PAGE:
The subject of taxation on inheritances can be confusing for someone who is not in the field. You may have heard the terms “inheritance tax” and “estate tax,” and you will naturally have questions.
Are these two different ways of describing the same tax, or are they separate taxes? Do the terms refer to income taxes on inheritances? What about the distinction between federal and state taxes?
These are good questions, and we will provide the answers in this post.
The terms do not refer to income taxes, because generally speaking, you do not have to report an inheritance when you file your returns. This is because the person who left you the assets paid their taxes, and the estate is a remainder that was left over after taxes were paid.
There is an exception when it comes to distributions of the earnings that are generated by assets in a trust. Plus, if you inherit a traditional individual retirement account, you would have to pay taxes on the distributions.
Federal Estate Tax and Gift Tax
We have a federal estate tax in the United States, but you will probably be exempt, because there is a high exclusion. The first $11.7 million can be transferred tax-free. But if you are exposed, you are looking at a 40 percent maximum rate.
There is also a gift tax, and it is unified with the estate tax. This exclusion applies to large gifts and the estate will be transferred after you are gone.
The federal estate tax marital deduction can be used to transfer unlimited assets to your spouse tax-free, and a surviving spouse can use their deceased spouse’s exclusion.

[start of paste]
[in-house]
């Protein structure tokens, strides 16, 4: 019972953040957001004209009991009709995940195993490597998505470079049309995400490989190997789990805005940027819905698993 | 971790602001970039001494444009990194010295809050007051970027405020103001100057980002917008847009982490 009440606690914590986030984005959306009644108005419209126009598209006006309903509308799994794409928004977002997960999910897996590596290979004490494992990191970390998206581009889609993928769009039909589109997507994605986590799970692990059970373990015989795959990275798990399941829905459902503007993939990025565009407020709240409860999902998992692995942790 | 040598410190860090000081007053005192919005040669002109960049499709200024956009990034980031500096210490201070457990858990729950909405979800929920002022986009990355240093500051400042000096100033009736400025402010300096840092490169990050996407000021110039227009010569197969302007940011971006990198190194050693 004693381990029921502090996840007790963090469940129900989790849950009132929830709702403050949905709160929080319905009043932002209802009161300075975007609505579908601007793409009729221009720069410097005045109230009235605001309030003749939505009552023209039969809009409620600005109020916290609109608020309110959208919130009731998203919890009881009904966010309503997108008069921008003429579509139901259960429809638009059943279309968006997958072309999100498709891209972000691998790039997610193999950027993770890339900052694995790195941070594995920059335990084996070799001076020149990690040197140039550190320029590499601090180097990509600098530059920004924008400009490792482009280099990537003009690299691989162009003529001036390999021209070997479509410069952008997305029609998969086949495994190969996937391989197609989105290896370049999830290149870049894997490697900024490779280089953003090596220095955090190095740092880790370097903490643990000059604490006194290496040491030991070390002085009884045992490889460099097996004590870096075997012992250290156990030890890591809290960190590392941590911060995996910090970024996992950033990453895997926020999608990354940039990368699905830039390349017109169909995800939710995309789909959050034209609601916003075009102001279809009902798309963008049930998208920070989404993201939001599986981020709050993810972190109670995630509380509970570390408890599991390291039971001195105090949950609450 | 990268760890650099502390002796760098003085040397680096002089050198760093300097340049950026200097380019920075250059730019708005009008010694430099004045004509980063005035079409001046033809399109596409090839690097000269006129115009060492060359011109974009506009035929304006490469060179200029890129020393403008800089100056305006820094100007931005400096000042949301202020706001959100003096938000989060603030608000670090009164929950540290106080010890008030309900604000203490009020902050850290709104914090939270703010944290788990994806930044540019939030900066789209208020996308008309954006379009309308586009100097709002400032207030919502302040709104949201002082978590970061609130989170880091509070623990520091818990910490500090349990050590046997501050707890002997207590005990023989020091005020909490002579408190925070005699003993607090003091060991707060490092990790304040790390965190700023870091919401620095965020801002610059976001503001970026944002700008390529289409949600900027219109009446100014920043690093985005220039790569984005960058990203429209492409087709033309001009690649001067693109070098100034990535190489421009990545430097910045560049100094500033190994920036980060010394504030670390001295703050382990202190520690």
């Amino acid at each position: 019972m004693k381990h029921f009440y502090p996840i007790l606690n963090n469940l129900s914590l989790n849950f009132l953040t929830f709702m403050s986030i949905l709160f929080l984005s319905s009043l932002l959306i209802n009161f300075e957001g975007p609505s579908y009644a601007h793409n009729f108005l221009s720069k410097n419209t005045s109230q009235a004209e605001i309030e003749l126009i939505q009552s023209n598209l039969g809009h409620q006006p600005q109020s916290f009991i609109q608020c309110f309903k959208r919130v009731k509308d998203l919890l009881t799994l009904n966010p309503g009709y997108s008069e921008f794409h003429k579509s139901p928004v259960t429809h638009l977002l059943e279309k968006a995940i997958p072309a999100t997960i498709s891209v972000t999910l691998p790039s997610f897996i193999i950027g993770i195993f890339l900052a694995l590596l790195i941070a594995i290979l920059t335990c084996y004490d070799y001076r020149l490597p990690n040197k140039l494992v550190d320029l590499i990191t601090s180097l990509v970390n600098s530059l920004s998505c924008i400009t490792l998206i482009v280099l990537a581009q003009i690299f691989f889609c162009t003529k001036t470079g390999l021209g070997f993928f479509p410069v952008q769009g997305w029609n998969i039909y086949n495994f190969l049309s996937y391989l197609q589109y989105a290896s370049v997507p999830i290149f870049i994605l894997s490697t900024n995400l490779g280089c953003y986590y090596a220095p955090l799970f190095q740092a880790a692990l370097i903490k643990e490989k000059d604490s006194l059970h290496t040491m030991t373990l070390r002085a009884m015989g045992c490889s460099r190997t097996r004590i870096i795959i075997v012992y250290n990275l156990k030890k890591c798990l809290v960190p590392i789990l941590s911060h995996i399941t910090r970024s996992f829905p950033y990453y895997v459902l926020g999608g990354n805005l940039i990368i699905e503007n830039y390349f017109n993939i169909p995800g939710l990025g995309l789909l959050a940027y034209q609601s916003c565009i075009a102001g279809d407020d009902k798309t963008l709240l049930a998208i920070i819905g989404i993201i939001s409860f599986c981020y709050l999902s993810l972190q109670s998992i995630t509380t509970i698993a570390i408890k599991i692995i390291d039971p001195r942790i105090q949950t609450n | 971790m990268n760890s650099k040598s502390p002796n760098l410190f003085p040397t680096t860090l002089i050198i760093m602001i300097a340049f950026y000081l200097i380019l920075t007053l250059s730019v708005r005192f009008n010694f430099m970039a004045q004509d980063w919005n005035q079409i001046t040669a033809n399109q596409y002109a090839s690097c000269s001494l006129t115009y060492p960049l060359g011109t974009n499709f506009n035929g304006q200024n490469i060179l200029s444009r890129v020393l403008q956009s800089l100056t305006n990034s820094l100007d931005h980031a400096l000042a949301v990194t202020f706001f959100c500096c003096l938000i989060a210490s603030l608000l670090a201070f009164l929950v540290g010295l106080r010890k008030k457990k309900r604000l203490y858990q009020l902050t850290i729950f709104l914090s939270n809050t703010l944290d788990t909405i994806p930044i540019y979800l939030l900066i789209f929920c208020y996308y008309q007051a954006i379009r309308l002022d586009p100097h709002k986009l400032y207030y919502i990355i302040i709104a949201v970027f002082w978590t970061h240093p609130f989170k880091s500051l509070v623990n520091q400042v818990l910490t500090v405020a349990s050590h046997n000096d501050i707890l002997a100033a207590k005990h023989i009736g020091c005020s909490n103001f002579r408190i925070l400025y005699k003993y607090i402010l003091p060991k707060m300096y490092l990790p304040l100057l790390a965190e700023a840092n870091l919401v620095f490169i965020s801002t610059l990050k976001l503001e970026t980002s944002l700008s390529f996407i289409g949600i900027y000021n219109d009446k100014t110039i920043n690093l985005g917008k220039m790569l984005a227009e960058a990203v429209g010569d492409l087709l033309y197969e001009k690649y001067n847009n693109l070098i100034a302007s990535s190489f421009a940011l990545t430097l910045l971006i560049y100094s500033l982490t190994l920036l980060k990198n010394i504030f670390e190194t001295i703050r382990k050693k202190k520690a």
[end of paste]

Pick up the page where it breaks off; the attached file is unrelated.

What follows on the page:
State-Level Estate Taxes
In addition to the federal estate tax, residents of 12 states in the union can potentially be exposed state-level estate taxes.
The state-level exclusions are lower than the federal exclusion. At the low-end, Oregon and Massachusetts have $1 million exclusions, and New York has the highest exclusion at $5.93 million.
We do not have a state-level estate tax in Kansas, but if you own property in a state that has its own estate tax, it would be applicable if the property’s value exceeds the exclusion amount.
Now we can move onto inheritance taxes. As we have stated, an estate tax is levied on the entire taxable portion before it is distributed to the heirs. Inheritance taxes can be imposed on transfers to each individual inheritor who is not exempt.
There are 6 states in the union that have inheritance taxes, and once again, we are in the clear. For your information, the six states are Iowa, Kentucky, Pennsylvania, New Jersey, Maryland, and Nebraska.
If you inherit property that is located in one of these states, the inheritance tax in that state would be a factor. That’s the bad news, but the good news is that close relatives are typically exempt.
Download Our Estate Planning Worksheet
We have prepared an estate planning worksheet that you can go through to gain a more thorough understanding of this important process. This resource is being offered free of charge, and you can get your copy if you visit our worksheet access page and follow the simple instructions.
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